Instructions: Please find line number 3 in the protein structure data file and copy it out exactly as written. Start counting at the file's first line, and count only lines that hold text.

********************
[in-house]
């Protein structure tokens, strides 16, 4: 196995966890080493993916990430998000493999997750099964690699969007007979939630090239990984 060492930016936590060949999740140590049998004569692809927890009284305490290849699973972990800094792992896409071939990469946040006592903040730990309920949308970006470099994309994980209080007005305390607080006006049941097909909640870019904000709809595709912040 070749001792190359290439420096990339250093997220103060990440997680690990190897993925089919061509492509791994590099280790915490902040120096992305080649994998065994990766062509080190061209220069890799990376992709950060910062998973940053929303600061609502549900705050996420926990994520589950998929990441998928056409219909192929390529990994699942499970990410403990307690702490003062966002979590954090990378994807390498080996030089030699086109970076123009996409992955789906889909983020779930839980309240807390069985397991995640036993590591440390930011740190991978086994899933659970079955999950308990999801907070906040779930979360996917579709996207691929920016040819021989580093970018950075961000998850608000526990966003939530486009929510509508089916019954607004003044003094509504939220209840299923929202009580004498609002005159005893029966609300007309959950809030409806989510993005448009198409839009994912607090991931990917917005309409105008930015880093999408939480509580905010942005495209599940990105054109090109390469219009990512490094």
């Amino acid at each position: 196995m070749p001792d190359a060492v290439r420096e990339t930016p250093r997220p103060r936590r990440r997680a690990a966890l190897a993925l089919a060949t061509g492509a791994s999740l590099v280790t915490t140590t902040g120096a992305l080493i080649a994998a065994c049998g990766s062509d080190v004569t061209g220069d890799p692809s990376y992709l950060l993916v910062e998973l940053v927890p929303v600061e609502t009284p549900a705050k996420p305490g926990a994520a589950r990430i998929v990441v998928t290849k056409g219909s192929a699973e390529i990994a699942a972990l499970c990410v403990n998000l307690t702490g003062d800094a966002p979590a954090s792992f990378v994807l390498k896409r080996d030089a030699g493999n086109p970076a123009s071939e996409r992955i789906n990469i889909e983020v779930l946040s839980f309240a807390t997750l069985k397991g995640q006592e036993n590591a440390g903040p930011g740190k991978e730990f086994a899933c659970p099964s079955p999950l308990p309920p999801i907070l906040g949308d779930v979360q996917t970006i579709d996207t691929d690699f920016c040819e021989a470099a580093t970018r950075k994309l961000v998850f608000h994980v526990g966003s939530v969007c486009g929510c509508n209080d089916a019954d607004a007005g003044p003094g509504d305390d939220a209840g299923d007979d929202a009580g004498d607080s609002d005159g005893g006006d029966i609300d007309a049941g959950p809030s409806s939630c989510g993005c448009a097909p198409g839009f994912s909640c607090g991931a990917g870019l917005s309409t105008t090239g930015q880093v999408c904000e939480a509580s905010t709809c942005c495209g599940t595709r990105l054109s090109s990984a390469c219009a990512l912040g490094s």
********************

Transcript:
């Amino acid at each position: 196995m070749p001792d190359a060492v290439r420096e990339t930016p250093r997220p103060r936590r990440r997680a690990a966890l190897a993925l089919a060949t061509g492509a791994s999740l590099v280790t915490t140590t902040g120096a992305l080493i080649a994998a065994c049998g990766s062509d080190v004569t061209g220069d890799p692809s990376y992709l950060l993916v910062e998973l940053v927890p929303v600061e609502t009284p549900a705050k996420p305490g926990a994520a589950r990430i998929v990441v998928t290849k056409g219909s192929a699973e390529i990994a699942a972990l499970c990410v403990n998000l307690t702490g003062d800094a966002p979590a954090s792992f990378v994807l390498k896409r080996d030089a030699g493999n086109p970076a123009s071939e996409r992955i789906n990469i889909e983020v779930l946040s839980f309240a807390t997750l069985k397991g995640q006592e036993n590591a440390g903040p930011g740190k991978e730990f086994a899933c659970p099964s079955p999950l308990p309920p999801i907070l906040g949308d779930v979360q996917t970006i579709d996207t691929d690699f920016c040819e021989a470099a580093t970018r950075k994309l961000v998850f608000h994980v526990g966003s939530v969007c486009g929510c509508n209080d089916a019954d607004a007005g003044p003094g509504d305390d939220a209840g299923d007979d929202a009580g004498d607080s609002d005159g005893g006006d029966i609300d007309a049941g959950p809030s409806s939630c989510g993005c448009a097909p198409g839009f994912s909640c607090g991931a990917g870019l917005s309409t105008t090239g930015q880093v999408c904000e939480a509580s905010t709809c942005c495209g599940t595709r990105l054109s090109s990984a390469c219009a990512l912040g490094s």